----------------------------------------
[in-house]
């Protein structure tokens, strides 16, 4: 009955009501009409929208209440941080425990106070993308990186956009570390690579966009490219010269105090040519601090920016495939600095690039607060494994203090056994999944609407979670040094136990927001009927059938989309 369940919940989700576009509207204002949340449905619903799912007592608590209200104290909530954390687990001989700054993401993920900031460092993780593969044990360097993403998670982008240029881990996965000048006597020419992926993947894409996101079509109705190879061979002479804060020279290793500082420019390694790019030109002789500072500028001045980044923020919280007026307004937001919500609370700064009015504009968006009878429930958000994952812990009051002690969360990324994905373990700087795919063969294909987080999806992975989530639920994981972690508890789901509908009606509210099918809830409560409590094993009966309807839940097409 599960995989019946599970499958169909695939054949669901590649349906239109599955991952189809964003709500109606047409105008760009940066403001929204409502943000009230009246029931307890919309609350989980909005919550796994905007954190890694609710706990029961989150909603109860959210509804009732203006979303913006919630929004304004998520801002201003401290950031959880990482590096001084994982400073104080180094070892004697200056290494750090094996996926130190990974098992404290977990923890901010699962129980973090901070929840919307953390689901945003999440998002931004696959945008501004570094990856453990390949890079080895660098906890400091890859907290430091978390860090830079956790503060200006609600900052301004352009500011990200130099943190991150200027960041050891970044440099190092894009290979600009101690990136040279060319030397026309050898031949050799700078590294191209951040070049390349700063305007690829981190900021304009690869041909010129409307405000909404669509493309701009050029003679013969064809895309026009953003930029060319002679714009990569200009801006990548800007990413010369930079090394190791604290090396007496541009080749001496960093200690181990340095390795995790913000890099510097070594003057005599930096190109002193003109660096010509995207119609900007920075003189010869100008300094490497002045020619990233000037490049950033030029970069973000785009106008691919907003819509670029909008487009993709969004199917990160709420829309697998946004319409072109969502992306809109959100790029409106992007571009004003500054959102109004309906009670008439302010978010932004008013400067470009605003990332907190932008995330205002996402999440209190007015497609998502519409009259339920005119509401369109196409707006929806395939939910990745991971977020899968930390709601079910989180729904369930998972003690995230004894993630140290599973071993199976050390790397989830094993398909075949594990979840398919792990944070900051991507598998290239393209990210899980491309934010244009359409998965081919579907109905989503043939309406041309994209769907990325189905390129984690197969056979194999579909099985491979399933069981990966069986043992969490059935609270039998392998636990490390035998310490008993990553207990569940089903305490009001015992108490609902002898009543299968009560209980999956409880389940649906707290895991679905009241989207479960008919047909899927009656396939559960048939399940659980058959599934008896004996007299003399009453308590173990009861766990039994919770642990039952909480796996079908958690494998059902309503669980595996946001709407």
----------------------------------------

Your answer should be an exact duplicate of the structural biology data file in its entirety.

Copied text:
[in-house]
């Protein structure tokens, strides 16, 4: 009955009501009409929208209440941080425990106070993308990186956009570390690579966009490219010269105090040519601090920016495939600095690039607060494994203090056994999944609407979670040094136990927001009927059938989309 369940919940989700576009509207204002949340449905619903799912007592608590209200104290909530954390687990001989700054993401993920900031460092993780593969044990360097993403998670982008240029881990996965000048006597020419992926993947894409996101079509109705190879061979002479804060020279290793500082420019390694790019030109002789500072500028001045980044923020919280007026307004937001919500609370700064009015504009968006009878429930958000994952812990009051002690969360990324994905373990700087795919063969294909987080999806992975989530639920994981972690508890789901509908009606509210099918809830409560409590094993009966309807839940097409 599960995989019946599970499958169909695939054949669901590649349906239109599955991952189809964003709500109606047409105008760009940066403001929204409502943000009230009246029931307890919309609350989980909005919550796994905007954190890694609710706990029961989150909603109860959210509804009732203006979303913006919630929004304004998520801002201003401290950031959880990482590096001084994982400073104080180094070892004697200056290494750090094996996926130190990974098992404290977990923890901010699962129980973090901070929840919307953390689901945003999440998002931004696959945008501004570094990856453990390949890079080895660098906890400091890859907290430091978390860090830079956790503060200006609600900052301004352009500011990200130099943190991150200027960041050891970044440099190092894009290979600009101690990136040279060319030397026309050898031949050799700078590294191209951040070049390349700063305007690829981190900021304009690869041909010129409307405000909404669509493309701009050029003679013969064809895309026009953003930029060319002679714009990569200009801006990548800007990413010369930079090394190791604290090396007496541009080749001496960093200690181990340095390795995790913000890099510097070594003057005599930096190109002193003109660096010509995207119609900007920075003189010869100008300094490497002045020619990233000037490049950033030029970069973000785009106008691919907003819509670029909008487009993709969004199917990160709420829309697998946004319409072109969502992306809109959100790029409106992007571009004003500054959102109004309906009670008439302010978010932004008013400067470009605003990332907190932008995330205002996402999440209190007015497609998502519409009259339920005119509401369109196409707006929806395939939910990745991971977020899968930390709601079910989180729904369930998972003690995230004894993630140290599973071993199976050390790397989830094993398909075949594990979840398919792990944070900051991507598998290239393209990210899980491309934010244009359409998965081919579907109905989503043939309406041309994209769907990325189905390129984690197969056979194999579909099985491979399933069981990966069986043992969490059935609270039998392998636990490390035998310490008993990553207990569940089903305490009001015992108490609902002898009543299968009560209980999956409880389940649906707290895991679905009241989207479960008919047909899927009656396939559960048939399940659980058959599934008896004996007299003399009453308590173990009861766990039994919770642990039952909480796996079908958690494998059902309503669980595996946001709407």